Posted by: Jeffrey J. Brown at May 30, 2012 06:49 PM
While you can cherry pick whatever data you want about a particular state, the bigger picture is that production of natural gas and oil is increasing in North America as newer sources come on line.
Besides, we were commenting on the natural gas aspect of energy... and the larger point that "alternatives" are far more expensive and far less reliable. The marketplace will decide when alternatives are ready... given the chance by hopey changey.
Posted by: Bruce Hall at May 31, 2012 05:32 AM
The Oil Symposium to which Jim alludes should be very good, speakers include the optimistic Ed Morse from Citi. Jim is giving the lunch talk. Worth a trip to New York just for that.
Posted by: Steven Kopits at May 31, 2012 05:46 AM
I have a question for the economically inclined out there:
If the marginal utility of a given good is greater in one country than another, should it represent a greater share of GDP in the higher utility country?
For example, the US can sustain about 4% of GDP to spend on crude oil; China, perhaps 6.2% of GDP--but this number appears to be declining quite fast there. Thus we might conclude that oil has a higher marginal utility in China than the US. True? Or not true?
The notion of equalizing marginal rates of substitution is helpful for cross-checking long-term forecasts for intra- and inter-country consistency. For example, health spending has been increasing rapidly for many years in the US, with doom-laden declarations along the lines that "Medicare alone will consume 120% by 2050". (I am exaggerating.)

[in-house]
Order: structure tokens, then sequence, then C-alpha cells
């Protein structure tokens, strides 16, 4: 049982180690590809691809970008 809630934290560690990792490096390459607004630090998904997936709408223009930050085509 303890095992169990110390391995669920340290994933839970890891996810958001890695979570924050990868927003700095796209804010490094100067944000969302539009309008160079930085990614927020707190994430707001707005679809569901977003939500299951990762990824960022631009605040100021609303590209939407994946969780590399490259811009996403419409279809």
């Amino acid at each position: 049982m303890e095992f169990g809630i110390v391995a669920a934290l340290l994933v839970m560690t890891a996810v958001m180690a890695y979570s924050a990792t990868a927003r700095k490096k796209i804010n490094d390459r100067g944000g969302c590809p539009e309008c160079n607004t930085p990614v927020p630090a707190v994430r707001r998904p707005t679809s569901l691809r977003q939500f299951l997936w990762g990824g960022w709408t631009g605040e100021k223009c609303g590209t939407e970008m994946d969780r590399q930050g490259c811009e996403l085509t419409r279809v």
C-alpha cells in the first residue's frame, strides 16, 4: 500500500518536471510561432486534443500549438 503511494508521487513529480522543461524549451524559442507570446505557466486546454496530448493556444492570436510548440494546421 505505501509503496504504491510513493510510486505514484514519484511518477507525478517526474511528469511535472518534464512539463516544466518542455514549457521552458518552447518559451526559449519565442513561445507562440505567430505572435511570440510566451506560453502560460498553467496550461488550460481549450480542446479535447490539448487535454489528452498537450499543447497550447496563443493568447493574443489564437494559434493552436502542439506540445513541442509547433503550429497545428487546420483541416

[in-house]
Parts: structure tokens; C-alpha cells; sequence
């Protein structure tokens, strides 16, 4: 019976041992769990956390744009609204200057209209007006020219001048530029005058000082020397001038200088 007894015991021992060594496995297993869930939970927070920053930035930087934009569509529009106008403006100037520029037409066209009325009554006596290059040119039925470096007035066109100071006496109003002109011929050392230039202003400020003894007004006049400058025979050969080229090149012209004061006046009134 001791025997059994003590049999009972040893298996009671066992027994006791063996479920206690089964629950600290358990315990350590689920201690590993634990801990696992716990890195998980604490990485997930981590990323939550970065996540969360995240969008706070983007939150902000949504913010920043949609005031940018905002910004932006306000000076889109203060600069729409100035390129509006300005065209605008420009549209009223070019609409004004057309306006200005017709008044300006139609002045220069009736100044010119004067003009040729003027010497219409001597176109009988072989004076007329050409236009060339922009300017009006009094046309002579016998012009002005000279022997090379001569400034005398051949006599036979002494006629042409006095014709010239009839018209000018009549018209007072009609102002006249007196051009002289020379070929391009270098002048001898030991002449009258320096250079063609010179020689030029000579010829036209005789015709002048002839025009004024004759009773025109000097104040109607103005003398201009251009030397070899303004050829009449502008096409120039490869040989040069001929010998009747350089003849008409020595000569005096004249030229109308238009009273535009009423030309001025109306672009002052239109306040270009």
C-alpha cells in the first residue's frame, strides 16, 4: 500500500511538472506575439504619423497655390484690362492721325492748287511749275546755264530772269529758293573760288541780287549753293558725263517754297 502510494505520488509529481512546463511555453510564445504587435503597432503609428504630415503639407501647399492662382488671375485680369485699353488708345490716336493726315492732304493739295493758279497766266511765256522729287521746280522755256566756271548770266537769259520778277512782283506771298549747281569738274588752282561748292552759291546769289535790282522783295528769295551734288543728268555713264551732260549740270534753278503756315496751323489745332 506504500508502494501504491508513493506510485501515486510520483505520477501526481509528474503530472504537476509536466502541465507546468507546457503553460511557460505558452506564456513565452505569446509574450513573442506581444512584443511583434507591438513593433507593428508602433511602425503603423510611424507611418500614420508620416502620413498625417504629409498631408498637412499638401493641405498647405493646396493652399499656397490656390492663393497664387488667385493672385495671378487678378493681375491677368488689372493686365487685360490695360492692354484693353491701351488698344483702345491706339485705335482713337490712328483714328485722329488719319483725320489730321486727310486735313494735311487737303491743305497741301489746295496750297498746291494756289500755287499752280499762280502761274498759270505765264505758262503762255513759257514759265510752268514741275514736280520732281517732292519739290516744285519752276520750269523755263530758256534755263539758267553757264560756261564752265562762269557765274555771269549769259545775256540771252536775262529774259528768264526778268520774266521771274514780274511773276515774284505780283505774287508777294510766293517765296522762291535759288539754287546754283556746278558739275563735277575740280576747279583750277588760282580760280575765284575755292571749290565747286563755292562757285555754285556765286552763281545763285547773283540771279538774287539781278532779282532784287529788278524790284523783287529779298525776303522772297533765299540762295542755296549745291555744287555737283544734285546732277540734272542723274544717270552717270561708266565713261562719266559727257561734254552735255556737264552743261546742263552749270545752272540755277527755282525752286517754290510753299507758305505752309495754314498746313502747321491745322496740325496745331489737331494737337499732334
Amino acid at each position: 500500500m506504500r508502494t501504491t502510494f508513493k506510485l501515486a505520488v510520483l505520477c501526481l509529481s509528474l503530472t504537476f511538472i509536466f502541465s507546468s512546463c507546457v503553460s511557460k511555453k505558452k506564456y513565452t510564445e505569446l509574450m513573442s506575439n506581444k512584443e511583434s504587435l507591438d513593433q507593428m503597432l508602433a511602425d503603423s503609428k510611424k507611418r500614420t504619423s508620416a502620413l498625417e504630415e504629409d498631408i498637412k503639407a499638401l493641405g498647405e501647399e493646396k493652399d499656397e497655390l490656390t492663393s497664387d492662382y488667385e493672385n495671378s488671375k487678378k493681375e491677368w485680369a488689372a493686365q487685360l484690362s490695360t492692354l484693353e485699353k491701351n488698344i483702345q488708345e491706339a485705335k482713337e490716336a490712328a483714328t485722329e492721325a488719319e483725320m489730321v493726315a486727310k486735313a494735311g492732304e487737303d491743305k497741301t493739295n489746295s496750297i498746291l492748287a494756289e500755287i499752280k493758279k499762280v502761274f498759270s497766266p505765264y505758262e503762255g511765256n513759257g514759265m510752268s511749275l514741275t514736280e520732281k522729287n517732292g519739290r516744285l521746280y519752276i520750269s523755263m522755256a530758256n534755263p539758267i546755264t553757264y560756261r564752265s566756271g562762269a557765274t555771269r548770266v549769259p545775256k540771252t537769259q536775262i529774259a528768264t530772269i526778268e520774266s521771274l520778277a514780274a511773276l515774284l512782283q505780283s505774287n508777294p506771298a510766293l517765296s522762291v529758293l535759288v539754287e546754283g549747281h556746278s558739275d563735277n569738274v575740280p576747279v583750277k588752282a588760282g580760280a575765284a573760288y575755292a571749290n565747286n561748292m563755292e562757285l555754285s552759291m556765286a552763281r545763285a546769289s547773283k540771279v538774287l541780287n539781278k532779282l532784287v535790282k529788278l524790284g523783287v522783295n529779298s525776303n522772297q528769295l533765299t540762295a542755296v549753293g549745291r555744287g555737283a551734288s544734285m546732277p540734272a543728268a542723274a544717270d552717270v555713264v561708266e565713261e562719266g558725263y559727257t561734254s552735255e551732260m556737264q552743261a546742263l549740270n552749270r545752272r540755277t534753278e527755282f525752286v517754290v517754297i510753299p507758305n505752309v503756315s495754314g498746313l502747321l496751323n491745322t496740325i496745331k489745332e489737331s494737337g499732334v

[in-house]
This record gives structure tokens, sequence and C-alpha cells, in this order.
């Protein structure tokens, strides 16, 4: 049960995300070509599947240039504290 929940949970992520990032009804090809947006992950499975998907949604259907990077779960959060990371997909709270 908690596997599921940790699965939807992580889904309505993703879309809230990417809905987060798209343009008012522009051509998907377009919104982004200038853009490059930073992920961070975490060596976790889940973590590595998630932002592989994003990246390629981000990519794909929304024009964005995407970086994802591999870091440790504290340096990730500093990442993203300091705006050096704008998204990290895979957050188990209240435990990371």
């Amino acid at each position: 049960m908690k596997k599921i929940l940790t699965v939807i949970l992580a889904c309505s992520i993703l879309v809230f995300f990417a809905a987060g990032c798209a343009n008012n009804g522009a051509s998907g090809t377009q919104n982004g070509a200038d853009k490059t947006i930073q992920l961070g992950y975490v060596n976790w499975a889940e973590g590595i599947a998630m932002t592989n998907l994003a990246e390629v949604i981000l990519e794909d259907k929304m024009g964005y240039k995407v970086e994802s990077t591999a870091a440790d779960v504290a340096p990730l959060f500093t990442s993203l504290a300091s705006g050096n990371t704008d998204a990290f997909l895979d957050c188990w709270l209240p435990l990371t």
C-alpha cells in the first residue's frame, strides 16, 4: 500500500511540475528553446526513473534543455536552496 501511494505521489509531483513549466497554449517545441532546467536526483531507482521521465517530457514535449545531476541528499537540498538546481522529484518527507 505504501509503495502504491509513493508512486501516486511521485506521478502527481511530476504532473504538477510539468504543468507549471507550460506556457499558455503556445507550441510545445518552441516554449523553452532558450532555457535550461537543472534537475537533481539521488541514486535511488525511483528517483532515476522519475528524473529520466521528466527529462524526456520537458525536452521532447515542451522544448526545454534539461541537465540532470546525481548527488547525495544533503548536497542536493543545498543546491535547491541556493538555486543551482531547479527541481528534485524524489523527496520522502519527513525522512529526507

Now, if we use a marginal rate of substitution approach to checking such a forecast, it should be possible to find resistance points where society will begin to push back--we're clearly not going to spend all our income on healthcare. An MRS approach would therefore be useful, I think, in making long term forecasts--like those of the CBO and EIA--more plausible.
I welcome any thoughts on the topic.
Posted by: Steven Kopits at May 31, 2012 06:11 AM
Agree,this conference is made enticing with distinguished speakers such Pr Hamilton and S.Kopits.
As an ersatz will read several Econbrowser posts and comments starting with the title “A rational reason for high oil prices” few preceding posts on energy, will read again the long term yield curve and its predictions.
Posted by: ppcm at May 31, 2012 06:23 AM
Sorry, I forgot to mention that in my reading list
J.Brown comments and Photo buckets are included.
Posted by: ppcm at May 31, 2012 06:29 AM
A historical record that completely ignores the government investment, both direct and indirect, for cars, planes, electricity and even coal isnt really much of a historical record. Is it?
If the government mandated every building have solar panels and wind turbines that would be the government picking winners....but if they mandate the building must have parking spots, thats free market magic.
Posted by: jason at May 31, 2012 07:13 AM
I agree that the EIA is reporting increasing US oil & gas production, but the EIA uses a sampling approach to estimate US production, while the Texas RRC sums the reported production from Texas oil & gas producers.